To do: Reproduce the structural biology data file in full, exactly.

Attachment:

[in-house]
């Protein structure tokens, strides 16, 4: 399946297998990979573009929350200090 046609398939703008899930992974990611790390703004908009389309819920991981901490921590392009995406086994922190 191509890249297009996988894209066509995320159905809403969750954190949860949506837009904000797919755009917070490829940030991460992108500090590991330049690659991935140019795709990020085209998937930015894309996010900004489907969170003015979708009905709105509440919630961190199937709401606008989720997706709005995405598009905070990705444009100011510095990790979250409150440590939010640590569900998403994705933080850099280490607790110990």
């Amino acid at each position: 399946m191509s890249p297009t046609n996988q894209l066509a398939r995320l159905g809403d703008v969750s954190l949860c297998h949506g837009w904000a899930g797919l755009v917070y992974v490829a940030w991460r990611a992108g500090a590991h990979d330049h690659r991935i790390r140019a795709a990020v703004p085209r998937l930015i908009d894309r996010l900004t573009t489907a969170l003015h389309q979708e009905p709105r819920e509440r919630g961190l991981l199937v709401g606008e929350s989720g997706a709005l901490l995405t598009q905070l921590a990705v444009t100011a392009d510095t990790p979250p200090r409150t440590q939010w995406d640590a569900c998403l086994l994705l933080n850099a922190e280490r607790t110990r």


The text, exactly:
[in-house]
């Protein structure tokens, strides 16, 4: 399946297998990979573009929350200090 046609398939703008899930992974990611790390703004908009389309819920991981901490921590392009995406086994922190 191509890249297009996988894209066509995320159905809403969750954190949860949506837009904000797919755009917070490829940030991460992108500090590991330049690659991935140019795709990020085209998937930015894309996010900004489907969170003015979708009905709105509440919630961190199937709401606008989720997706709005995405598009905070990705444009100011510095990790979250409150440590939010640590569900998403994705933080850099280490607790110990």
């Amino acid at each position: 399946m191509s890249p297009t046609n996988q894209l066509a398939r995320l159905g809403d703008v969750s954190l949860c297998h949506g837009w904000a899930g797919l755009v917070y992974v490829a940030w991460r990611a992108g500090a590991h990979d330049h690659r991935i790390r140019a795709a990020v703004p085209r998937l930015i908009d894309r996010l900004t573009t489907a969170l003015h389309q979708e009905p709105r819920e509440r919630g961190l991981l199937v709401g606008e929350s989720g997706a709005l901490l995405t598009q905070l921590a990705v444009t100011a392009d510095t990790p979250p200090r409150t440590q939010w995406d640590a569900c998403l086994l994705l933080n850099a922190e280490r607790t110990r």